gray wolf on forest during daytime

A gray wolf is seen in the Canadian Rockies.

(Photo: Brianna R./Unsplash)

Groups to Sue Feds for Refusing to Protect Wolves in Western US

"The current killing regimes in Idaho, Montana, and Wyoming put wolves at obvious risk of extinction in the foreseeable future, and this core population is key to wolf survival in the West."

Two coalitions of conservation groups on Wednesday filed notices of their intent to sue the U.S. government for not granting federal endangered or threatened species protections to gray wolves in the northern Rocky Mountains or across the western United States.

The notices, sent to U.S. Secretary of the Interior Deb Haaland and Fish and Wildlife Service Director Martha Williams, give the FWS 60 days to change its finding that Endangered Species Act (ESA) protections for the region's wolves are "not warranted," or face two lawsuits. The agency's finding was announced last week and published in the Federal Register Wednesday.

Since a congressional legislative rider and court battles stripped the area's wolves of ESA protections over a decade ago, states have stepped up their killing efforts while local and national groups have fought to protect the animals—including with a pair of petitions calling on FWS to reconsider the issue, which led to the service's latest finding.

"It's beyond frustrating that federal officials are harming wolf recovery by denying wolves in the northern Rockies the powerful federal protections they deserve," declared Andrea Zaccardi, carnivore conservation legal director at the Center for Biological Diversity, which has partnered with the Humane Society of the United States, Humane Society Legislative Fund, and the Sierra Club.

"Unlike the Fish and Wildlife Service, we refuse to sanction the annual slaughter of hundreds of wolves."

"Unlike the Fish and Wildlife Service, we refuse to sanction the annual slaughter of hundreds of wolves," she continued. "Allowing unlimited wolf killing sabotages decades of recovery efforts in the northern Rockies, as well as those in neighboring West Coast and southern Rockies states."

Nick Gevock, Sierra Club field organizer for the northern Rockies, specifically called out FWS for failing to recognize the impacts of policies in Idaho and Montana, asserting that "the regimens these states have pursued are reminiscent of the 1800s effort to eradicate wolves, and they have no place in modern wildlife management."

In recent years, Montana legislators have advanced various measures opposed by conservationists and experts, including a "bounty program" law to reimburse hunters and trappers for their expenses. In Idaho, the state can use taxpayer money to hire private contractors to kill wolves, and there is no limit on how many wolf tags hunters can obtain.

"Nearly 30 years after wolves were reintroduced to Yellowstone National Park, wolves in the region are once again in danger of extinction," said Margie Robinson, staff attorney for wildlife at the Humane Society of the United States. "The U.S. Fish and Wildlife Service must make decisions that protect precious native wildlife for generations to come, rather than allowing states to cater to trophy hunters, trappers, and ranchers."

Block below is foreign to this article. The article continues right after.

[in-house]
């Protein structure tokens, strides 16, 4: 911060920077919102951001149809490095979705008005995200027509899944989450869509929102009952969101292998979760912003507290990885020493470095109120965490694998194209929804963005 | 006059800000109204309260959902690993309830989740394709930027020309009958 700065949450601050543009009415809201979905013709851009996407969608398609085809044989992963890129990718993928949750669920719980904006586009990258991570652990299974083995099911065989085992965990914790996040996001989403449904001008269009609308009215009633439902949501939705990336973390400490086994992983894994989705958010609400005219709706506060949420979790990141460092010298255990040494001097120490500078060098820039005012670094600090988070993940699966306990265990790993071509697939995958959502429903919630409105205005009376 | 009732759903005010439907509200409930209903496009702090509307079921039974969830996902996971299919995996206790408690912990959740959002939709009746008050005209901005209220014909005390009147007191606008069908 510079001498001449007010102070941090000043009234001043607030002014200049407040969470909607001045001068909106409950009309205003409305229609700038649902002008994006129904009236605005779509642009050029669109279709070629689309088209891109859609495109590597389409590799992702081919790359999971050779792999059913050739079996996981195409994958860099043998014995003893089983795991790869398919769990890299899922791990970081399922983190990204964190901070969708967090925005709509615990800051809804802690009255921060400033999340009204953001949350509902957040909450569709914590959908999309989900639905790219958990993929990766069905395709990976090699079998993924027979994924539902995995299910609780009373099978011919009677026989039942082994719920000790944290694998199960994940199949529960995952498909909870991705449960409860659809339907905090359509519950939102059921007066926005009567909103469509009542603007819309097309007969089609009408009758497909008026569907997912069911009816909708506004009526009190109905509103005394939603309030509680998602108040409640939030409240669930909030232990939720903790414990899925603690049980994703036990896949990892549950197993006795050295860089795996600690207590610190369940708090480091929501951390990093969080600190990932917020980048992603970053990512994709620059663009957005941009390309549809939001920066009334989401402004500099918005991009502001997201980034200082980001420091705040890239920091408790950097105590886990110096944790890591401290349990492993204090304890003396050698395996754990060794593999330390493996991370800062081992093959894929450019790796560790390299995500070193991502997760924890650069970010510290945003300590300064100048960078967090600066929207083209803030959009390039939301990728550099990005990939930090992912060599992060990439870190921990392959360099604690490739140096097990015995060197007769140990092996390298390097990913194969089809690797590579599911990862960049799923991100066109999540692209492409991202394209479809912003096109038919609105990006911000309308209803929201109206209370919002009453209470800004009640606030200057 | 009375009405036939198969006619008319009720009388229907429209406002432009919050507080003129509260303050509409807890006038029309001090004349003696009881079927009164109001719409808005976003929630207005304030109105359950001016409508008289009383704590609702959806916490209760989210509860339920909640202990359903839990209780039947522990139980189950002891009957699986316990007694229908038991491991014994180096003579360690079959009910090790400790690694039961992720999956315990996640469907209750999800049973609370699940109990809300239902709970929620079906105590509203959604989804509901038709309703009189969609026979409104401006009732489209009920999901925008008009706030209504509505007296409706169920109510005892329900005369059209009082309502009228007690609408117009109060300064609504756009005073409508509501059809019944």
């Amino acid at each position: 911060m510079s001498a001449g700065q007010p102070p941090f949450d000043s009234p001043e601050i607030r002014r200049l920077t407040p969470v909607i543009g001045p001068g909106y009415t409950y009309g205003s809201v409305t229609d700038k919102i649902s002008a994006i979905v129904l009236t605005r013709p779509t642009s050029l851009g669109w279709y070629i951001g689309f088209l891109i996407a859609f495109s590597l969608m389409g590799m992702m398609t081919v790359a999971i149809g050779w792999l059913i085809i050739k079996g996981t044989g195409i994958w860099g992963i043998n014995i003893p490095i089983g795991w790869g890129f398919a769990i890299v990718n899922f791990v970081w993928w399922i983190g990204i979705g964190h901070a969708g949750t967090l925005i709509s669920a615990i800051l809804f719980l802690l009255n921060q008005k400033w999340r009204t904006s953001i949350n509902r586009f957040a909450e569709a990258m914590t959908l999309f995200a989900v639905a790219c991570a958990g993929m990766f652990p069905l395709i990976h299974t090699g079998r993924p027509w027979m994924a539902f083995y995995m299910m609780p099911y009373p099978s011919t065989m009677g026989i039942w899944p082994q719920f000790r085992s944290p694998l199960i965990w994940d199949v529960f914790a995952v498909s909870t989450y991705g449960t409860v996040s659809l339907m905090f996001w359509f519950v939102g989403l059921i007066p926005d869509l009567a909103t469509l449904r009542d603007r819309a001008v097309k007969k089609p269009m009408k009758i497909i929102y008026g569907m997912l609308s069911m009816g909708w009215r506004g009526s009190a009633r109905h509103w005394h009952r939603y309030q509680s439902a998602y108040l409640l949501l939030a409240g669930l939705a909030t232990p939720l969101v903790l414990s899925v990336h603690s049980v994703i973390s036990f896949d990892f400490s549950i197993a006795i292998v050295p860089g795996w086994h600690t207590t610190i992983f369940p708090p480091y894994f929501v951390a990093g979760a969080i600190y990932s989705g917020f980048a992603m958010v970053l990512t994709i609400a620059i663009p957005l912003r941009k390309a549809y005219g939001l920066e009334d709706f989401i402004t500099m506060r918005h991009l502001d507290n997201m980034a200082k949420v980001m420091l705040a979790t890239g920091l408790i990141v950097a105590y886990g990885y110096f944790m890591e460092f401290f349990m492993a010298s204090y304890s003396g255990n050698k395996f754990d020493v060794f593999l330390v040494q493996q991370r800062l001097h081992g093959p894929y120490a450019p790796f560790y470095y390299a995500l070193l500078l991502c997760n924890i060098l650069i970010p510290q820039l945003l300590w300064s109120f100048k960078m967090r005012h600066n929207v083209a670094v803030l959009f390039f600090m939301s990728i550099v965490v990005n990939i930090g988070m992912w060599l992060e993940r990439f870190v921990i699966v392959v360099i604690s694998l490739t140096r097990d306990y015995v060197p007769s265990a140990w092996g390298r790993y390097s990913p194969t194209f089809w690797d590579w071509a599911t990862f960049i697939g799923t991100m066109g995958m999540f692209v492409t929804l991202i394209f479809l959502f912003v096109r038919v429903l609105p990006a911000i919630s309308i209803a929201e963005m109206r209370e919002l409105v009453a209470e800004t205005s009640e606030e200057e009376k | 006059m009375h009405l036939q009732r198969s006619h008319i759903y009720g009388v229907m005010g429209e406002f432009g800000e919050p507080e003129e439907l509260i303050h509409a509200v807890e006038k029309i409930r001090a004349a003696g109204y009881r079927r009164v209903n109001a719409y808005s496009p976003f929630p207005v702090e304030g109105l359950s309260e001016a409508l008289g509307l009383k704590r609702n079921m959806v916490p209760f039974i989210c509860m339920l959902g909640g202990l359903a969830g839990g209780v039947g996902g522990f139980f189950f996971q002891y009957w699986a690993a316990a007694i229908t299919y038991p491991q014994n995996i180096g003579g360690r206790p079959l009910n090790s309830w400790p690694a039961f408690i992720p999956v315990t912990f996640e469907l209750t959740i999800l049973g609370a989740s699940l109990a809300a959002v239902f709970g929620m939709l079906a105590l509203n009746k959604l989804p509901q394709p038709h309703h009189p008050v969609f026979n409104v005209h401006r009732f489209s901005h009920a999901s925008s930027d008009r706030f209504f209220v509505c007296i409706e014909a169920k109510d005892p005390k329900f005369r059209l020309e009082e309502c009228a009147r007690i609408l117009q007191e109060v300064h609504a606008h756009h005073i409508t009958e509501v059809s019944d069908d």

Yellowstone stretches across parts of Idaho and Montana but is largely in Wyoming, which has come under fire for designating gray wolves as "predatory animals" across much of the state, meaning they can be killed without a license.

Members of the coalition represented by the Western Environmental Law Center (WELC) also blasted all three states' policies. Erik Molvar, a wildlife biologist and executive director of the Western Watersheds Project, warned that "the current killing regimes in Idaho, Montana, and Wyoming put wolves at obvious risk of extinction in the foreseeable future, and this core population is key to wolf survival in the West."

Both coalitions argue that the FWS ignored "the best available science" and should not rely on the states' wolf tallies. Molvar said that "even if the states' population estimates were defensible—and they aren't, according to recent scientific analyses—the feds are underestimating the extinction agendas of anti-wolf state governments and the small and tentative state of recovering wolf populations elsewhere in the West."

Brooks Fahy, executive director of Predator Defense, also part of the WELC coalition, stressed that "Idaho, Montana, and Wyoming have become the poster children for what happens when politics trumps science."

"They are cruelly driving wolves in the northern Rockies to extinction via wanton shooting, trapping, snaring, even driving over them with a snowmobile," Fahy said. "Science shows us the importance of intact pack structures. Each family member has a vital role to play and they grieve each loss."

Joining the Molvar and Fahy's groups are the Alliance for the Wild Rockies, Friends of the Clearwater, International Wildlife Coexistence Network, Nimiipuu Protecting Our Environment, Protect the Wolves, Trap Free Montana, WildEarth Guardians, and Wilderness Watch.

"It's deeply concerning to hear that the U.S. Fish and Wildlife Service has decided not to list gray wolves, a sacred species to Native Americans in the western U.S., under the Endangered Species Act, while ignoring traditional sacred religious beliefs of traditional Native Americans," said Roger Dobson of Protect the Wolves.

"It's important to protect these intelligent and family-oriented predators to maintain ecosystem health, and to protect Native American sacred religious beliefs," Dobson added. "Hopefully, the service will take steps to address the problems with their determination before it's too late for these native wildlife species, before violating Indigenous religious beliefs."

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